Mr Zardari wants nothing less than a Marshall Plan to bail out Pakistan and stabilise his PPP government. But the US is tying money and weapons to a proper quid pro quo from the army and ISI on the war on terror. But the army and ISI are not ready to accept Mr Zardari’s pro- US prescriptions because of long- held views on regional security and national interest that are not acceptable to Washington. So he is being compelled by the US to turn to Mr Sharif and bring him into the loop because of his popular backing. But Mr Sharif has his own agenda. He has the ear of the Saudis and is using their money and clout to guarantee a passage back to power at the expense of Mr Zardari sooner than later. Which power or actor will ultimately prevail and what will be the fate of Pakistan in these tumultuous times remains to be seen. -- Najam Sethi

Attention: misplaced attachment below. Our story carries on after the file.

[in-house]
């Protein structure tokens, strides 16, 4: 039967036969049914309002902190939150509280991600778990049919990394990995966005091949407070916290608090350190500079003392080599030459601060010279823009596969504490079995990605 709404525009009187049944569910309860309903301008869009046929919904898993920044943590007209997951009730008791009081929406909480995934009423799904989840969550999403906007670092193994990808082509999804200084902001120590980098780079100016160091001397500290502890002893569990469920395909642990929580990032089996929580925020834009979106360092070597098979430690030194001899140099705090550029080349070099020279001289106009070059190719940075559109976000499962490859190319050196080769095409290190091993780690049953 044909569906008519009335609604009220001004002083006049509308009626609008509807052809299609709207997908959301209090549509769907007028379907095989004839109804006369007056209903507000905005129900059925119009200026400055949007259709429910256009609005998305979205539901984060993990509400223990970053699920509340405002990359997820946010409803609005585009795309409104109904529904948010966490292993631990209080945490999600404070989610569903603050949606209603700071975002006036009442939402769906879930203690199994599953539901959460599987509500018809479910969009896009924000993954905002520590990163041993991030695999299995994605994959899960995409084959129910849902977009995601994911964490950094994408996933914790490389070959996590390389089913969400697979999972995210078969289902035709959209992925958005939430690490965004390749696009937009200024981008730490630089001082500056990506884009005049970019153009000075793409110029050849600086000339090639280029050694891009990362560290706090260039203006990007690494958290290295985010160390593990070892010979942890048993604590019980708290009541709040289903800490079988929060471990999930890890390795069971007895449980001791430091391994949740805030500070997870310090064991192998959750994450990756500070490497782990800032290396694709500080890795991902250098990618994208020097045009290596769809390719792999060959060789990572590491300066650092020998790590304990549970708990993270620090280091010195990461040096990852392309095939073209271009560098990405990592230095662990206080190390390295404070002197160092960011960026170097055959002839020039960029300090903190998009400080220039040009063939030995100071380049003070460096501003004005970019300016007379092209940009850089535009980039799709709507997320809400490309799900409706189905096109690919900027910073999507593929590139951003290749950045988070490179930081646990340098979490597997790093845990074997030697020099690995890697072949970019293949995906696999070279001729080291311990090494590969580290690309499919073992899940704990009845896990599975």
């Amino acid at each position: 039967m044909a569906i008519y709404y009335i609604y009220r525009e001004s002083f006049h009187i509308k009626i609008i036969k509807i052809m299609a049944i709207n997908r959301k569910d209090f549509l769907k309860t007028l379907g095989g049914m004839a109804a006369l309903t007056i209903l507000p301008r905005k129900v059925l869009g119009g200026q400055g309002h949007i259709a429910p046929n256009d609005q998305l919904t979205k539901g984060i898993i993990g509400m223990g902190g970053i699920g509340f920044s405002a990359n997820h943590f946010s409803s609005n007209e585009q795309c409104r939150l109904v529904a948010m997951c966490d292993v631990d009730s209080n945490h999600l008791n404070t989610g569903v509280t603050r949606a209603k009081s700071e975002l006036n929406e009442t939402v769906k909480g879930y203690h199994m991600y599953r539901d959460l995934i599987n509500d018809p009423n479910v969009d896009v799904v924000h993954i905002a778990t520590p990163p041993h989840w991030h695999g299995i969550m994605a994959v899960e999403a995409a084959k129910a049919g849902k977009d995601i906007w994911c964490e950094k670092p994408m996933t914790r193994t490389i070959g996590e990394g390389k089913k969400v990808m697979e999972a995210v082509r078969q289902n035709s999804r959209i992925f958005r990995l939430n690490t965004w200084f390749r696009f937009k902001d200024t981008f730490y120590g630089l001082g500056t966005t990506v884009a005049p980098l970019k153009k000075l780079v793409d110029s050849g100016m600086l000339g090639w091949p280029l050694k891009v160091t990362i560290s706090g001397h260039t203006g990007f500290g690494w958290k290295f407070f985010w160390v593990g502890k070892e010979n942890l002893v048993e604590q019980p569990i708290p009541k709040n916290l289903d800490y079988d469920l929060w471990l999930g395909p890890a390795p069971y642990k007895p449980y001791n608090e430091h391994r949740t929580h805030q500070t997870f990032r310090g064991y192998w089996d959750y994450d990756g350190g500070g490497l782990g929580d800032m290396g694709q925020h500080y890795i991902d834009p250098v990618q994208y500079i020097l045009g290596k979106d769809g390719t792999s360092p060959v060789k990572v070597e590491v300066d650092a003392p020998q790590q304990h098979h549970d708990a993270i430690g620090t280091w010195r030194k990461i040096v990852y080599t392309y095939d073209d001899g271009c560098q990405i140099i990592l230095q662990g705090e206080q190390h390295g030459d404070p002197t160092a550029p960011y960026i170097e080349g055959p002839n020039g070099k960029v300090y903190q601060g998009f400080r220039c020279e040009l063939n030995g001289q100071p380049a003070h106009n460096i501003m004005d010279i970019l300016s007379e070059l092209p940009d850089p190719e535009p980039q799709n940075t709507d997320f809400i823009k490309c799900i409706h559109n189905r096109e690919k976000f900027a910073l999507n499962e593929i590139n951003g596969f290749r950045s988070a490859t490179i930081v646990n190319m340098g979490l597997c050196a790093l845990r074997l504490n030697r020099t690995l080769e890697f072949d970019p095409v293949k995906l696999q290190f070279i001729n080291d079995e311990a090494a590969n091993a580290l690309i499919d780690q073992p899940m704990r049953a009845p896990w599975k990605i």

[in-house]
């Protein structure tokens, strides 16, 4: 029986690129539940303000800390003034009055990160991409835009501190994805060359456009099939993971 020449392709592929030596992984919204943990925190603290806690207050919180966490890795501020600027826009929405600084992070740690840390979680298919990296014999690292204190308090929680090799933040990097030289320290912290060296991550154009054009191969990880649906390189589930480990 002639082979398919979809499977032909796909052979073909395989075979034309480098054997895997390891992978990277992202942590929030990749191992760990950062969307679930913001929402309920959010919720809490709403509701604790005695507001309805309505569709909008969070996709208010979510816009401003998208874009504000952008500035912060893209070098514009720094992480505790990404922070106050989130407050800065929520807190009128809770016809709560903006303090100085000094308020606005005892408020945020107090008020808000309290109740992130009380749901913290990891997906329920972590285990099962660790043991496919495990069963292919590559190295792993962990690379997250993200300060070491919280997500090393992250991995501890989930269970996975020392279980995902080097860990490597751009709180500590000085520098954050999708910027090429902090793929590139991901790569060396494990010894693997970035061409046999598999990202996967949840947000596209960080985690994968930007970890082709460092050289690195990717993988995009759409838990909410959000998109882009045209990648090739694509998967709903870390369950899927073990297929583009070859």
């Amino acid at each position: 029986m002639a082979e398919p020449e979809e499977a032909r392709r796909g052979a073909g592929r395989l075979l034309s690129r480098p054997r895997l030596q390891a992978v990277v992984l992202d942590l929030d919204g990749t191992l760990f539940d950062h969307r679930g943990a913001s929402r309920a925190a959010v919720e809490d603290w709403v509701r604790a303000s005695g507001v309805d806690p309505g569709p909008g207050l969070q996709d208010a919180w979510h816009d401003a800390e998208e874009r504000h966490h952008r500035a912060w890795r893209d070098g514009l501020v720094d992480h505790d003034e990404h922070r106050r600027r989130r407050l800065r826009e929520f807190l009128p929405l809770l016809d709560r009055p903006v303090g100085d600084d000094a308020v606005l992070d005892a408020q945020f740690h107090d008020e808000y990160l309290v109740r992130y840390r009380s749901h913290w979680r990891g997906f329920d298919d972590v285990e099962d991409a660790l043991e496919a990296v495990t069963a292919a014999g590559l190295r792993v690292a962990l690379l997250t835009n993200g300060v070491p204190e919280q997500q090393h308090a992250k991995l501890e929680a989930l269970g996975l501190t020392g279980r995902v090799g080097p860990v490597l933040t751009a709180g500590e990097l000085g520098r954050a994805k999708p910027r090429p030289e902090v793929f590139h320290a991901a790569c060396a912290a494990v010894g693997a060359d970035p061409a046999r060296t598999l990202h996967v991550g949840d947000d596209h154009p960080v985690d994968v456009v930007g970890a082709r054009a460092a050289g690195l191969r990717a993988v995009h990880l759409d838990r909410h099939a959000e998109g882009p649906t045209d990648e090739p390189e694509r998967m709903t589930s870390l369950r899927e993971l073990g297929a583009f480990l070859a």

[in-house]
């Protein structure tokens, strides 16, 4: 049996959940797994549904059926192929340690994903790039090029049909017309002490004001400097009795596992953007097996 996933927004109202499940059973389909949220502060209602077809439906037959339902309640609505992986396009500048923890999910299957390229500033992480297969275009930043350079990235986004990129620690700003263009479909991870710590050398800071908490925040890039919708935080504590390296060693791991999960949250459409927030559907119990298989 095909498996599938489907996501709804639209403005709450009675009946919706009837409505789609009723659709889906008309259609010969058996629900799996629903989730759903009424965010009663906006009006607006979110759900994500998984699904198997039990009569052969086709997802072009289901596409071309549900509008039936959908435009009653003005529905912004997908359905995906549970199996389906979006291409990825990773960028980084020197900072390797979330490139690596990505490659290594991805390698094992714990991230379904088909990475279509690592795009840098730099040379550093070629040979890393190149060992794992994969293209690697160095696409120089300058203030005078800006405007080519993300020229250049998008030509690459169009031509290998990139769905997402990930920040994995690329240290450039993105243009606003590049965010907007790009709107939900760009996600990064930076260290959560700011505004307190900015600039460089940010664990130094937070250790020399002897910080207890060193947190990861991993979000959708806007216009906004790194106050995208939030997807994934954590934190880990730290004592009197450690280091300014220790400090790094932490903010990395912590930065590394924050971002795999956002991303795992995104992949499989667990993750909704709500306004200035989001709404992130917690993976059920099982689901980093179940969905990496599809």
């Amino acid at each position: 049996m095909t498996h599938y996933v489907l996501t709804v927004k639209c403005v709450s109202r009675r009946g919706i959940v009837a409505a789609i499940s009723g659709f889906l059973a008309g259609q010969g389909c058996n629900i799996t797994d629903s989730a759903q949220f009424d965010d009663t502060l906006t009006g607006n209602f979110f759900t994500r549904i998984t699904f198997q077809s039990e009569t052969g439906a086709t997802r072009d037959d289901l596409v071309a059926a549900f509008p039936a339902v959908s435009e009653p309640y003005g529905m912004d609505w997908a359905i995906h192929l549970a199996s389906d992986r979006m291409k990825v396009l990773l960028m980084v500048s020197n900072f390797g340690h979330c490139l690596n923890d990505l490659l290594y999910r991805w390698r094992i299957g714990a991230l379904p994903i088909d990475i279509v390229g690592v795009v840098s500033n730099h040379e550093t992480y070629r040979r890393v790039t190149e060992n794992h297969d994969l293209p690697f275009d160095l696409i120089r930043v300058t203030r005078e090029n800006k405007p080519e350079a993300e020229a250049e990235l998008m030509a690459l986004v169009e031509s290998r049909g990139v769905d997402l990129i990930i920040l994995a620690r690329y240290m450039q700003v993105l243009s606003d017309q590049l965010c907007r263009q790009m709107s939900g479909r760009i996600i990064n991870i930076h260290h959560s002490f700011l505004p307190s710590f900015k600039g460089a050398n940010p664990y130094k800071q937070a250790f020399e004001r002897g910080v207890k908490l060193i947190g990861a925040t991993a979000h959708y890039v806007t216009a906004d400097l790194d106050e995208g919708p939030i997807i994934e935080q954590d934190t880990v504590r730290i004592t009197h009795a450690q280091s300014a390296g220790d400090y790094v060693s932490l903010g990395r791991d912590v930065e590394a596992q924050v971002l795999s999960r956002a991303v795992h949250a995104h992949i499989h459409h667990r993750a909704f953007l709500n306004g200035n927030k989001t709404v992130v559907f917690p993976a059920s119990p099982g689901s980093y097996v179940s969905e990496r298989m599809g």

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The state will be punished for having allowed terrorist elements to rule Swat. In the coming days, the Taliban will institutionalise their presence and convert the region adjoining Swat into a satrapy completely insulated from the rest of Pakistan. The consequences of that will be predictably destructive for the state of Pakistan. -- Editorial in Daily Times, Lahore  Pakistan

 

What the Taliban ideology means

The footage recently made public showing the flogging of a girl in Swat and the execution of a man and woman in their 40s reportedly in the Hangu district must have sickened anyone with respect for human rights and dignity. As such, these videos constitute a graphic reminder of the fact that behind the rhetoric of religion, the real face of the Taliban is one of unmixed brutality and murderousness....

Given this, it is alarming that Pakistan’s state and society continue to bury their heads in the sand and resort to denial of either specific acts of brutality or the threat in general posed by the Taliban. -- Editorial in Dawn, Karachi